There is a certain irony to be found in France’s enthusiastic uptake of English courts just as the UK detaches itself from the EU, an irony accompanied by a realistic fear of weakening the English judiciary.
Of course, the introduction of an English-language common law commercial court in Paris is nothing new for the continent, with similar proposals already taking form in Belgium and Germany. However, the Parisians have recently upped their marketing drive, announcing a flat court fee of €100 to contest the Rolls Building’s less-than-competitive entry price of up to £10,000.
It all adds up to an attractive package in Paris, with the court also offering the guaranteed enforceability of judgments throughout the EU and ‘bilingual judges who are familiar with the principles of common law’, according to France’s Minister of Justice, Nicole Belloubet. It is clear that this is an attempt to take advantage of any decreasing desirability of a post-Brexit English court system.
So are English litigators quaking in their boots? Not really. Quinn Emanuel Urquhart & Sullivan litigation partner Ted Greeno is calm but cautious: ‘It will take a lot more than this new court to make a serious dent in London’s position and the prevalence of English law. But it’s another warning shot.’
For Greeno, the issue puts the lack of funding into the English judiciary in the spotlight: ‘This should be a wake-up call for the government. They need to put proper resources into the English courts. Comparing €100 to £10,000 – it’s an incredible difference.’
When speaking to litigators, the viability of the court will largely rest on the calibre of judges at its disposal. Currently the only description we have to go on is the aforementioned set of ‘bilingual judges’.
Simmons & Simmons litigation partner Ed Crosse says: ‘The key consideration aside from the recognition of judgments will be who is selected as judges. Certainly if the proposal is to apply English common law, then the court would need to be comprised of recognised and experienced members of the English judiciary. It remains to be seen whether current or former members of the English judiciary will be attracted to this court.’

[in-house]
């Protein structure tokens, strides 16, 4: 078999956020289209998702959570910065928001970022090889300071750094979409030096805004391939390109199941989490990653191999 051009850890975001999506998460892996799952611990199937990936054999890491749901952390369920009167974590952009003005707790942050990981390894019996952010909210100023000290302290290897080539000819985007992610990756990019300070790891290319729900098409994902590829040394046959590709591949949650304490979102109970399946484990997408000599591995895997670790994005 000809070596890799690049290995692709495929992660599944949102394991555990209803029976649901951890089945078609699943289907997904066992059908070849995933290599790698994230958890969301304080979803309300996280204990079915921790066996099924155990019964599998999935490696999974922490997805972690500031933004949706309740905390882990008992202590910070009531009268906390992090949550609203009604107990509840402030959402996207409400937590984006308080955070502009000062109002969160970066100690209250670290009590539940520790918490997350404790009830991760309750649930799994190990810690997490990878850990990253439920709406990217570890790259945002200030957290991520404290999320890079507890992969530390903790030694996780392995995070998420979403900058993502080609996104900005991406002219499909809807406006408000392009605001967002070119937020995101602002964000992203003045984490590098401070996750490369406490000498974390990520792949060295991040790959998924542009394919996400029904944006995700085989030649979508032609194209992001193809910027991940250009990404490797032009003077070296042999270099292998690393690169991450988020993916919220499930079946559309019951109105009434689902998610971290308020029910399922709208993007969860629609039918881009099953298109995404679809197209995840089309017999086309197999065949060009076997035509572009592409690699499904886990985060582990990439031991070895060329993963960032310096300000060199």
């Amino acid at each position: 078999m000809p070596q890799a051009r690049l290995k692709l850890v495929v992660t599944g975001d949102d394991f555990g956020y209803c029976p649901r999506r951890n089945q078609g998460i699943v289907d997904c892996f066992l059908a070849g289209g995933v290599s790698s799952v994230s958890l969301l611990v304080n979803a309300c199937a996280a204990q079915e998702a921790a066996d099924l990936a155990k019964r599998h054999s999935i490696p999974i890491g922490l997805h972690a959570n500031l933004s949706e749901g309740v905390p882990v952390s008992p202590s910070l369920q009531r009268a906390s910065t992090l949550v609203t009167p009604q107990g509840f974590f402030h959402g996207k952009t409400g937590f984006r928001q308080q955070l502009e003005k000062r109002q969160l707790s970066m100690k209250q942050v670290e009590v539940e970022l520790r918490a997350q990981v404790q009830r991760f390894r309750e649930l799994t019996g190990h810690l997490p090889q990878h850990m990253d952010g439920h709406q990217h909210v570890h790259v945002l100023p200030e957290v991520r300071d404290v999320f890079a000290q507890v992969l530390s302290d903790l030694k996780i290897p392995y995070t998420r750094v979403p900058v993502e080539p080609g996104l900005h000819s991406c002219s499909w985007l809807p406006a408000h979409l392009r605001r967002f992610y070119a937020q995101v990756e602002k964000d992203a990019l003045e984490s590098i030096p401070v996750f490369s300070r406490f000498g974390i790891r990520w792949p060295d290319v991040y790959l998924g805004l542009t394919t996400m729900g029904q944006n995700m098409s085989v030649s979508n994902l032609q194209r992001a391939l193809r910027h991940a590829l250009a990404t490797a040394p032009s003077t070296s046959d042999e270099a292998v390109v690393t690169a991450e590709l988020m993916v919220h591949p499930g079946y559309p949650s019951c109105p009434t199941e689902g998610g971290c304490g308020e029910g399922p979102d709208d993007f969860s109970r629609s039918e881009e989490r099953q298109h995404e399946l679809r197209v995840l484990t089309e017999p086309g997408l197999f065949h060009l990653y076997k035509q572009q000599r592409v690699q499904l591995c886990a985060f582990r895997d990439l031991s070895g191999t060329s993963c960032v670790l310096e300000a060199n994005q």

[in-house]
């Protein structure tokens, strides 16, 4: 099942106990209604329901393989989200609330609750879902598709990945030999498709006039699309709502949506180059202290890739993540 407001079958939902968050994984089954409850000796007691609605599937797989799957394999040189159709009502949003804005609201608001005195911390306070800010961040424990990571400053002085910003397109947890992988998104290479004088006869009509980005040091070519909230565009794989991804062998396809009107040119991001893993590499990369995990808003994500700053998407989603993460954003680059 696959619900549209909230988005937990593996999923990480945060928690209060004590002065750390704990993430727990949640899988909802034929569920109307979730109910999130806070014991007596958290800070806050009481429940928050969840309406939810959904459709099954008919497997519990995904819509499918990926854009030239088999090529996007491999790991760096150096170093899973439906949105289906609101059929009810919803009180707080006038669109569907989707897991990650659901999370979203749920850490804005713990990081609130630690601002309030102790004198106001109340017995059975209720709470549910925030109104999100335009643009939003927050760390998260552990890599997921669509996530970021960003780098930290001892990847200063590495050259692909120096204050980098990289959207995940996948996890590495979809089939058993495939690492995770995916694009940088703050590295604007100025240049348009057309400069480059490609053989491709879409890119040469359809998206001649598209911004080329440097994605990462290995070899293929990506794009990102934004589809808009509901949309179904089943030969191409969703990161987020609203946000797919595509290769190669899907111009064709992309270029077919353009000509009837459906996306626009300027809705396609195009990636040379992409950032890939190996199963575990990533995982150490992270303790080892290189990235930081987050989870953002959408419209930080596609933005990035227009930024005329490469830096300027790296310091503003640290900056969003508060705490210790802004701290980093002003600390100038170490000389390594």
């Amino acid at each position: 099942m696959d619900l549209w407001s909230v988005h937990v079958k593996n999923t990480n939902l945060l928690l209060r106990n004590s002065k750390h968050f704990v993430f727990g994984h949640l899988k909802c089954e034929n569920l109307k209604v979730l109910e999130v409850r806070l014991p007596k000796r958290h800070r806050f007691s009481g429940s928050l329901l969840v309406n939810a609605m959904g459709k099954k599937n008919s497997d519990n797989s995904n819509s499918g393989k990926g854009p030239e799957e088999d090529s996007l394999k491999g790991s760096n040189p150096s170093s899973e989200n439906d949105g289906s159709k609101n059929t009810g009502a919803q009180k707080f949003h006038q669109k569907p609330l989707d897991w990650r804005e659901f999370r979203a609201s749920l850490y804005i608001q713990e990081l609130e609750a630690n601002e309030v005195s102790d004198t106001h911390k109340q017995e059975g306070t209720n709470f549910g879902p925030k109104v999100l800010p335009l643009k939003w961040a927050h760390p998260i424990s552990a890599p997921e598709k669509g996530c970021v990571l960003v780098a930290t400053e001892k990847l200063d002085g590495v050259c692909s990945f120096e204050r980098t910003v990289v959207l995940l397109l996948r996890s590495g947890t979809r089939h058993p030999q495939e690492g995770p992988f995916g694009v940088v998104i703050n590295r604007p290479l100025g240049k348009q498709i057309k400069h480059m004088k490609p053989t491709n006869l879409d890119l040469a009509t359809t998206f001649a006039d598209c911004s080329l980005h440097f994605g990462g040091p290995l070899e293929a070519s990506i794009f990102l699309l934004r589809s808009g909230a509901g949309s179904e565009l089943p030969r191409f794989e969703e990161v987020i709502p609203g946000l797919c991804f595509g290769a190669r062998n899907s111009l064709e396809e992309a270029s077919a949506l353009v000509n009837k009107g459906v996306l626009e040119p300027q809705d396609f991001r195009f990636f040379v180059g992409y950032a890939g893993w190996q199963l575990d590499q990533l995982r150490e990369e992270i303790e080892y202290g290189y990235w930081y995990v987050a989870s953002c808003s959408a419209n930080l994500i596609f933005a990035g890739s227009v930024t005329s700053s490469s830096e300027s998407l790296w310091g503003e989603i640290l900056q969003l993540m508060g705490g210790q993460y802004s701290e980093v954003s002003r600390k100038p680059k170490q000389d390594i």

While it is unknown whether the Paris court will be able to lure English judges, recent developments suggest they are willing to seek pastures new. Due to the judiciary’s mandatory retirement age of 70, some of England’s more respected judges have made such moves: notably Lord Justices Jackson and Woolf have set up a new commercial court in Kazakhstan this year. Former High Court judge Sir Bernard Eder also made the switch to the Singapore International Commercial Court in 2015.
Simon Davis, Clifford Chance’s commercial litigation partner and future president of the Law Society, brings the client into focus: ‘I look at these courts through the eyes of the client, and they will find it uncomfortable and unfamiliar.’ For his money, the Paris court is somewhat pointless: ‘If you are not replicating entirely what is happening in the English courts, such as procedure, disclosure and lots of cross examination, you are going to have an uncomfortable blend. If they are replicating all that, then why not do it in English courts?’
Litigators are within their right to downplay such news; after all, it is very early days. But it is also hard to argue with such reduced fees. Finding a strong bench of English judges would take the threat to a whole new level.